Cookies on this website

We use cookies to ensure that we give you the best experience on our website. If you click 'Accept all cookies' we'll assume that you are happy to receive all cookies and you won't see this message again. If you click 'Reject all non-essential cookies' only necessary cookies providing core functionality such as security, network management, and accessibility will be enabled. Click 'Find out more' for information on how to change your cookie settings.

Psoriatic arthritis (PsA) is a complex inflammatory disease with heterogeneous clinical features, which complicates psoriasis in 30% of patients. There are no diagnostic criteria or tests available. Diagnosis is most commonly made by identifying inflammatory musculoskeletal features in joints, entheses or the spine in the presence of skin and/or nail psoriasis and in the usual absence of rheumatoid factor and anti-cyclic citrullinated peptide. The evolution of psoriasis to PsA may occur in stages, although the mechanisms are unclear. In many patients, there may be little or no relationship between severity of musculoskeletal inflammation and severity of skin or nail psoriasis. The reason for this disease heterogeneity may be explained by differences in genotype, especially in the HLA region. New targeted therapies for PsA have been approved with additional therapies in development. These developments have substantially improved both short-term and long-term outcomes including a reduction in musculoskeletal and skin manifestations and in radiographic damage. With efforts underway aimed at improving our understanding of the molecular basis for the heterogeneity of PsA, a personalized approach to treating PsA may become possible.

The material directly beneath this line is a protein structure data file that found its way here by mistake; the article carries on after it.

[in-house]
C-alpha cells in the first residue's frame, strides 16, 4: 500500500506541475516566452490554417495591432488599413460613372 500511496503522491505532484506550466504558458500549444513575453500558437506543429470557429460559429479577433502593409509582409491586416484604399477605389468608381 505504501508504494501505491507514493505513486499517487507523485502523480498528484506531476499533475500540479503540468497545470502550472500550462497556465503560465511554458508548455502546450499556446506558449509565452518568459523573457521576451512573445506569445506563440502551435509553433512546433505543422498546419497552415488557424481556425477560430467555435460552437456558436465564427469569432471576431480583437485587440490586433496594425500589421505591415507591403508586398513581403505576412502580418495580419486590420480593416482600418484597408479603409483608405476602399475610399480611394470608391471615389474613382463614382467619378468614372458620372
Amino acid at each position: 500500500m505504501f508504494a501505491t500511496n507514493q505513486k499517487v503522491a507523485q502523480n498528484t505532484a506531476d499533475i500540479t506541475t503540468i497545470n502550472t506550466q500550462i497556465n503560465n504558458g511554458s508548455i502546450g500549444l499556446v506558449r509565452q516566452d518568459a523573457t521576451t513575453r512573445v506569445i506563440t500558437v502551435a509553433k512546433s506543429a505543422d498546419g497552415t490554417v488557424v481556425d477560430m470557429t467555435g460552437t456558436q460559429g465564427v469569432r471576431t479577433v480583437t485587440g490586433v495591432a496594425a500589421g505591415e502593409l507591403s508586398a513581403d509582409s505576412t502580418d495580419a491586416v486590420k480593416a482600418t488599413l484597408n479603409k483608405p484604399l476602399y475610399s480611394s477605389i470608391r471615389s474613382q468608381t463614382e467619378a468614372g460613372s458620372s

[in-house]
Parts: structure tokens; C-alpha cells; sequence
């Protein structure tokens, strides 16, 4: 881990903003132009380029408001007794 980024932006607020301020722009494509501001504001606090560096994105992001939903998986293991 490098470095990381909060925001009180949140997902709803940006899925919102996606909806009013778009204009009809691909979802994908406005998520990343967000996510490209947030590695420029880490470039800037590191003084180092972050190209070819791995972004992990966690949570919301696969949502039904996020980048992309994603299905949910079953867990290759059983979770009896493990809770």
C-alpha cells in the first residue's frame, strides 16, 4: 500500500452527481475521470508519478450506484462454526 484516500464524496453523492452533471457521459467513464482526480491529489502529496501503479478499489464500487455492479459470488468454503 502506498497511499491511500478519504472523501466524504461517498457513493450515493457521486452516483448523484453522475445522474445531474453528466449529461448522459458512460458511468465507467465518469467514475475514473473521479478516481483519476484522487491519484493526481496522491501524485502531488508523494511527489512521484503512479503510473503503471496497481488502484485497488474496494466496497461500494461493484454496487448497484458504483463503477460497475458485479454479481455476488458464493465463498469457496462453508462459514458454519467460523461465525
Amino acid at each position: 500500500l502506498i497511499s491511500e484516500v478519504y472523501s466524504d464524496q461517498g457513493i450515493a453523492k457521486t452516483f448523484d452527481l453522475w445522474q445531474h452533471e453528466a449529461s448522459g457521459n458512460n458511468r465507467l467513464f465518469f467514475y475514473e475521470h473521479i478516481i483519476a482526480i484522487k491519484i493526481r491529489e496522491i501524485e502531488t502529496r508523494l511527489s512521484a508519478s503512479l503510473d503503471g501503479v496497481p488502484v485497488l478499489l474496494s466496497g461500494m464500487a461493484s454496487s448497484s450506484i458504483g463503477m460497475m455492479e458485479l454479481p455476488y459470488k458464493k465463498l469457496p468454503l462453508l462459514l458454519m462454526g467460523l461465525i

Original publication




Journal article


Nat rev dis primers

Publication Date